You should be able to enter all of the code in the next section directly in the scsh top-level. You don’t need to open any additional packages; this is just plain old scsh.

Our echo server

Our server takes two arguments: the PROC is a procedure that causes the server to actually do something; we’ll write in a minute. The PORT is the port you want to serve on, e.g., 49995:

(define (server proc port)
  (let* ((sock (create-socket protocol-family/internet socket-type/stream))
         (addr (internet-address->socket-address internet-address/any port)))
    (set-socket-option sock level/socket socket/reuse-address #t)
    (bind-socket sock addr)
    (listen-socket sock 5)
    (let loop ()
      (lambda () (accept-connection sock))
      proc
      (loop))))

The first thing you’ll notice is that it’s pretty sequential and quite simple really. We just go through the socket opening dance we described earlier: open, configure, bind, listen, and accept.

Since this is an echo server, we’ll just, like, echo stuff:

(define (echo socket address)
  (let* ((in (socket:inport socket))
         (out (socket:outport socket))
         (message (read-line in)))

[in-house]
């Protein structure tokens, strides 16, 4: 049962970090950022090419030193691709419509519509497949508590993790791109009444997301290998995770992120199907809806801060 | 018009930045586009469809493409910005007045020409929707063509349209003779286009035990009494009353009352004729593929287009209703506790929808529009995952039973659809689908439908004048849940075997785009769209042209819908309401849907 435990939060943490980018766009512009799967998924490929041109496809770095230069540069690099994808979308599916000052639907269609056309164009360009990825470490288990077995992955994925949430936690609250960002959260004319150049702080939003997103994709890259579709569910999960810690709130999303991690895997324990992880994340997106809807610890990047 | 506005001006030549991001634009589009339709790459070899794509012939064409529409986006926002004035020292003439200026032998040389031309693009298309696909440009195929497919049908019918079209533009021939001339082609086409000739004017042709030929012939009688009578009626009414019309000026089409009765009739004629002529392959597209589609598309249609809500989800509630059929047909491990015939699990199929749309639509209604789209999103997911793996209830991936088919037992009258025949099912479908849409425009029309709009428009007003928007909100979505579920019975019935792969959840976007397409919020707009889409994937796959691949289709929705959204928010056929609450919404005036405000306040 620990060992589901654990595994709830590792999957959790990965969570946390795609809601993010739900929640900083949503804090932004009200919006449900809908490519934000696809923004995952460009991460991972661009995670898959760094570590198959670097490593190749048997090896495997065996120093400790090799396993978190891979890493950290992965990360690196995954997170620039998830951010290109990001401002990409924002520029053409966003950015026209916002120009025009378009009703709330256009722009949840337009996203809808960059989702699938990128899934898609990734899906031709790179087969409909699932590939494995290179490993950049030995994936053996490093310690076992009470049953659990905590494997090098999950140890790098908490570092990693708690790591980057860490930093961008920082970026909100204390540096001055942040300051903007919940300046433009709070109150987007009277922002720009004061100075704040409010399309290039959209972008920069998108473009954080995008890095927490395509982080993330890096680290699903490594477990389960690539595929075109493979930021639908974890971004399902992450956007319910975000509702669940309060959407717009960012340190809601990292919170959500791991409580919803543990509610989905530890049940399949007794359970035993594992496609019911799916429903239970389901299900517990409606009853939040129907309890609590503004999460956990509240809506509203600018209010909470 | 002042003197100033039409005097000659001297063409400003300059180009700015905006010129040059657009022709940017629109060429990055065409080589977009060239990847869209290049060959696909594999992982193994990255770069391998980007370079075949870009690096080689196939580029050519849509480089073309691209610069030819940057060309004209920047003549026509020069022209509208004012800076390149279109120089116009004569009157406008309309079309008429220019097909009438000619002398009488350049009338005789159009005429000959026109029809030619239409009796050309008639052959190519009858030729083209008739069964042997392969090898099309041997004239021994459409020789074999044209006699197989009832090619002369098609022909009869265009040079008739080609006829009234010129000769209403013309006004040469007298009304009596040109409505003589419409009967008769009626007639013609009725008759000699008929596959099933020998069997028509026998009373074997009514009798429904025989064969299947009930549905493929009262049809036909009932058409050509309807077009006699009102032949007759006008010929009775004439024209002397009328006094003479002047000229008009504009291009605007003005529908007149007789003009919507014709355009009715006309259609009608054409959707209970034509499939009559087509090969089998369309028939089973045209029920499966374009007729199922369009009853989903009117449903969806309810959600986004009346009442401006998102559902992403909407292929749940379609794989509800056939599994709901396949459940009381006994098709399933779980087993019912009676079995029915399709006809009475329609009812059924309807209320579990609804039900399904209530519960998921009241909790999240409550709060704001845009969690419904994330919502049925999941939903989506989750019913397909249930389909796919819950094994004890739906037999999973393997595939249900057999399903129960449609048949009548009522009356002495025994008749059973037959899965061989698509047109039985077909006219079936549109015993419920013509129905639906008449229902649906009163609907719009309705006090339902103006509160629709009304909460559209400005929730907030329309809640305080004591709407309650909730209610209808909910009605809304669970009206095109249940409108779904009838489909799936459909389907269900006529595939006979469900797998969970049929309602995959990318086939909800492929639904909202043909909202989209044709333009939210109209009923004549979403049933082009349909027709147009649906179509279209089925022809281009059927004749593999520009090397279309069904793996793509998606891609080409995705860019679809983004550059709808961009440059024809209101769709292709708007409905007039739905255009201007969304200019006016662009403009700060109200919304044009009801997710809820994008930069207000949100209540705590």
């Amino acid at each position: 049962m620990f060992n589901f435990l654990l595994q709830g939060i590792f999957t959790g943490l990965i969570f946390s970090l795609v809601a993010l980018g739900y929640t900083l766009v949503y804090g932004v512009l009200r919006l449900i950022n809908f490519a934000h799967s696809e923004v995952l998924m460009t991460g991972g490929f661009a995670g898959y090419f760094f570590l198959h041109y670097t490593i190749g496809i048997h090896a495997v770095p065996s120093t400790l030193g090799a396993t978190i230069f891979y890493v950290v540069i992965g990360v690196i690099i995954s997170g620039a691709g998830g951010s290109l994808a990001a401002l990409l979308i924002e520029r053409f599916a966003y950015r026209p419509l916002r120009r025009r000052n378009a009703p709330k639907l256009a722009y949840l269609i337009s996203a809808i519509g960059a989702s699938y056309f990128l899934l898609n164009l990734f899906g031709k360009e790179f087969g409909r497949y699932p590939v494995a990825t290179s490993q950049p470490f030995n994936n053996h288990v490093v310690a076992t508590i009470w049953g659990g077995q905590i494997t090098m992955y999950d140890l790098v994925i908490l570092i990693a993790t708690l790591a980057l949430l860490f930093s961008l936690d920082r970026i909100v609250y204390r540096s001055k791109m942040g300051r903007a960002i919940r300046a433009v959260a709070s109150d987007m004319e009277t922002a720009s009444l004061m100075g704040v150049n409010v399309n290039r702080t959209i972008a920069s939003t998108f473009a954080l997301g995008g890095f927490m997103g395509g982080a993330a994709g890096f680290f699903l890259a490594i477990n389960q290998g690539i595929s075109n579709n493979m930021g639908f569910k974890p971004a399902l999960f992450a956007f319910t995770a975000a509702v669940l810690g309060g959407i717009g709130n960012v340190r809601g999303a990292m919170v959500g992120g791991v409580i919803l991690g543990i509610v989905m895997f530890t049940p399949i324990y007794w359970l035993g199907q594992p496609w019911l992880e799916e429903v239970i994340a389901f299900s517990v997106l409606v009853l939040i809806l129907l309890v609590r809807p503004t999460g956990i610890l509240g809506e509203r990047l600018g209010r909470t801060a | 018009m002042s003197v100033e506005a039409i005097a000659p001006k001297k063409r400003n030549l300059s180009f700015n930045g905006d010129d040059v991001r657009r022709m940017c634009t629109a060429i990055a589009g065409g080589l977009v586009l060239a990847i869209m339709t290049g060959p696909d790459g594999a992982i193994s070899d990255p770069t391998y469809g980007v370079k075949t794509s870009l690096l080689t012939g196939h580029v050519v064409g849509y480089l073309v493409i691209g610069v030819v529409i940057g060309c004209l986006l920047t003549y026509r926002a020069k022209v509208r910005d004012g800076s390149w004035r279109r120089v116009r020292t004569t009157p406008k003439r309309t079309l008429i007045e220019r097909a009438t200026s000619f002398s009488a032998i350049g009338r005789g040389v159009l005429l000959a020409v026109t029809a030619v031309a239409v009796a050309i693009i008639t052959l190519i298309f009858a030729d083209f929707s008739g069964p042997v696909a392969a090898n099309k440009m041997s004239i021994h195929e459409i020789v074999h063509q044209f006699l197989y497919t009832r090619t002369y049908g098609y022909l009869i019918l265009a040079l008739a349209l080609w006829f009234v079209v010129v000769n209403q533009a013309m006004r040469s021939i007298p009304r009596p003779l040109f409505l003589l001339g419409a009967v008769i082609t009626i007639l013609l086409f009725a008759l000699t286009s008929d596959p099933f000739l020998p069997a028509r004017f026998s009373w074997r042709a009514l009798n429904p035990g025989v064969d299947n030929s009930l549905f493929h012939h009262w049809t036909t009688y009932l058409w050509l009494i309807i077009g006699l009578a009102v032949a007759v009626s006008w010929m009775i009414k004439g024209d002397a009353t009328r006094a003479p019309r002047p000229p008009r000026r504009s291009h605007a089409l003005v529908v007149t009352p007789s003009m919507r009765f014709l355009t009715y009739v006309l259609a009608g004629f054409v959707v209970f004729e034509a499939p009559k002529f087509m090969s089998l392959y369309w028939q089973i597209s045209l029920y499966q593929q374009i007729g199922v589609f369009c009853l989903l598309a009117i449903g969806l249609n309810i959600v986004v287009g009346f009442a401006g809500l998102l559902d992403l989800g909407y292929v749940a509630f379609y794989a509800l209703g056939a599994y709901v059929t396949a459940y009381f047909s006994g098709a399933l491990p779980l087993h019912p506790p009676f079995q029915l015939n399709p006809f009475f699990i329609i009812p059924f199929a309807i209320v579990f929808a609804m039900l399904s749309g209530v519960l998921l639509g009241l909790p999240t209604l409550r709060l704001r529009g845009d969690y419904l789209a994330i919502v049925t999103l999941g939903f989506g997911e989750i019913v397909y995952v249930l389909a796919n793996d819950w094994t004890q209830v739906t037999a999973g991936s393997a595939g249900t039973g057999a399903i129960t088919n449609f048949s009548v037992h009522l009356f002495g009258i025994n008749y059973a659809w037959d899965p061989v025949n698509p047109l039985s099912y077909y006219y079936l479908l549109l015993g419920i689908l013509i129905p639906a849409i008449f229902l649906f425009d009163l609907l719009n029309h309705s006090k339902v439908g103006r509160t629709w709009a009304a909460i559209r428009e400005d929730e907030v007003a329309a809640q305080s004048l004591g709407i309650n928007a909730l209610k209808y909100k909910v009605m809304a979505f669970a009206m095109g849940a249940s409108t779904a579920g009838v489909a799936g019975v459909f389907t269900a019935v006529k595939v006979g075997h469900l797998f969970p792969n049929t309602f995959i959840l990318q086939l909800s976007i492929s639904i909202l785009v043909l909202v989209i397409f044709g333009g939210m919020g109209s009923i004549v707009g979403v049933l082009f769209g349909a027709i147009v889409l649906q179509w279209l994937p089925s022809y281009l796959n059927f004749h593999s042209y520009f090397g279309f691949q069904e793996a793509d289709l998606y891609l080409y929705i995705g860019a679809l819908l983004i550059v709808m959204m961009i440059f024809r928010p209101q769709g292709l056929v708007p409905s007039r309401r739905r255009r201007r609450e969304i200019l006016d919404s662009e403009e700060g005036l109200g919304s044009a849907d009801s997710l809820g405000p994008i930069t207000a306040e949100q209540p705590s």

(format out "~A~%" message)
      (force-output out)))

As you can see, our ECHO procedure takes a socket and an address. (We don’t do anything with the address in this example, but our procedure needs to “implement this interface”, as they say, in order to work. You can see this for yourself in the scsh 0.6.7 tarball; it’s in scsh/network.scm.)

In our LET*-binding we create some convenient locally bound names for the socket structure’s input and output ports, and then we read a line from the socket’s input port.

Since this is echo server, we just write the same data back out with FORMAT. We call FORCE-OUTPUT to flush output to the terminal immediately. Otherwise Scheme will wait for the operating system’s output buffer to fill before writing out, and it will appear to the user that nothing is happening.

Trying it out

Let’s start it up and see if it works. Assuming you’ve loaded the procedures above in your scsh image somehow, enter this at the REPL:

> (server echo 49995)

The REPL should appear to “hang” while the server is running. Now go to your terminal and connect to the echo server. There are several ways to do it; here’s what I used:

~ $ telnet localhost 49995
Trying ::1...
telnet: connect to address ::1: Connection refused
Trying 127.0.0.1...
Connected to localhost.
Escape character is '^]'.
HELLO
HELLO
who's there?
who's there?
i don't know
i don't know
could you stop that?
could you stop that?
fine then
fine then
goodbye
goodbye

Hopefully that was enough to get you started playing with sockets in scsh. I’ll write a followup post where we talk about the UNIX forking process model and update this example to make it a “preforking” server.

(Image courtesy Hope for Gorilla under a Creative Commons license.)